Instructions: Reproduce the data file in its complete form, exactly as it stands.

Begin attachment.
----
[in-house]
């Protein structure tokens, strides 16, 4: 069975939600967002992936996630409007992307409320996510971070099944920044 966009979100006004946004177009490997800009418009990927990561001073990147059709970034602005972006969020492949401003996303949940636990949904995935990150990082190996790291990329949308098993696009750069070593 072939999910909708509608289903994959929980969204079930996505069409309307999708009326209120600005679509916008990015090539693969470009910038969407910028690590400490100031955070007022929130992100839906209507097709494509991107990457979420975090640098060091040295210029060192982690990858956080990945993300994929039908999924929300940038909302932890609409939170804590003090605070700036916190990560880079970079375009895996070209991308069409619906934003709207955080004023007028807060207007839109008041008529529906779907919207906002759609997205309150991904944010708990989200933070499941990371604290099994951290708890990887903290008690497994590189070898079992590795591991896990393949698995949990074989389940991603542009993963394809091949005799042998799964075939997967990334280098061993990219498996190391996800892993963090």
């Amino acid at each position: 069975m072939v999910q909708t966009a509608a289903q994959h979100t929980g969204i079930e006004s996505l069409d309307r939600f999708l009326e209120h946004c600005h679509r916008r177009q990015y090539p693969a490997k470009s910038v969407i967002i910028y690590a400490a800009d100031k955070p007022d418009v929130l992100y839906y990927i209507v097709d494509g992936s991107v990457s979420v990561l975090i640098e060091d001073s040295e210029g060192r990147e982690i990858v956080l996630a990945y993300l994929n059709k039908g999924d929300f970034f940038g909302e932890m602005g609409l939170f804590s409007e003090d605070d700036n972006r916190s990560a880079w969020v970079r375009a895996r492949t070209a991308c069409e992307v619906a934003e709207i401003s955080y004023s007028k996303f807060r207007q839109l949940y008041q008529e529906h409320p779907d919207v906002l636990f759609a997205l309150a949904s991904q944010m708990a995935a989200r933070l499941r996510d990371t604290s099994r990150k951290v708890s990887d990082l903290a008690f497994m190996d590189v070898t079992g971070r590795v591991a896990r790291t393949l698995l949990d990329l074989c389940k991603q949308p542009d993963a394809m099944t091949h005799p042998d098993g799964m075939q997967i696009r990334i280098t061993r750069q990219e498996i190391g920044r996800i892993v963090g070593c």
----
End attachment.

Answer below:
[in-house]
């Protein structure tokens, strides 16, 4: 069975939600967002992936996630409007992307409320996510971070099944920044 966009979100006004946004177009490997800009418009990927990561001073990147059709970034602005972006969020492949401003996303949940636990949904995935990150990082190996790291990329949308098993696009750069070593 072939999910909708509608289903994959929980969204079930996505069409309307999708009326209120600005679509916008990015090539693969470009910038969407910028690590400490100031955070007022929130992100839906209507097709494509991107990457979420975090640098060091040295210029060192982690990858956080990945993300994929039908999924929300940038909302932890609409939170804590003090605070700036916190990560880079970079375009895996070209991308069409619906934003709207955080004023007028807060207007839109008041008529529906779907919207906002759609997205309150991904944010708990989200933070499941990371604290099994951290708890990887903290008690497994590189070898079992590795591991896990393949698995949990074989389940991603542009993963394809091949005799042998799964075939997967990334280098061993990219498996190391996800892993963090």
């Amino acid at each position: 069975m072939v999910q909708t966009a509608a289903q994959h979100t929980g969204i079930e006004s996505l069409d309307r939600f999708l009326e209120h946004c600005h679509r916008r177009q990015y090539p693969a490997k470009s910038v969407i967002i910028y690590a400490a800009d100031k955070p007022d418009v929130l992100y839906y990927i209507v097709d494509g992936s991107v990457s979420v990561l975090i640098e060091d001073s040295e210029g060192r990147e982690i990858v956080l996630a990945y993300l994929n059709k039908g999924d929300f970034f940038g909302e932890m602005g609409l939170f804590s409007e003090d605070d700036n972006r916190s990560a880079w969020v970079r375009a895996r492949t070209a991308c069409e992307v619906a934003e709207i401003s955080y004023s007028k996303f807060r207007q839109l949940y008041q008529e529906h409320p779907d919207v906002l636990f759609a997205l309150a949904s991904q944010m708990a995935a989200r933070l499941r996510d990371t604290s099994r990150k951290v708890s990887d990082l903290a008690f497994m190996d590189v070898t079992g971070r590795v591991a896990r790291t393949l698995l949990d990329l074989c389940k991603q949308p542009d993963a394809m099944t091949h005799p042998d098993g799964m075939q997967i696009r990334i280098t061993r750069q990219e498996i190391g920044r996800i892993v963090g070593c």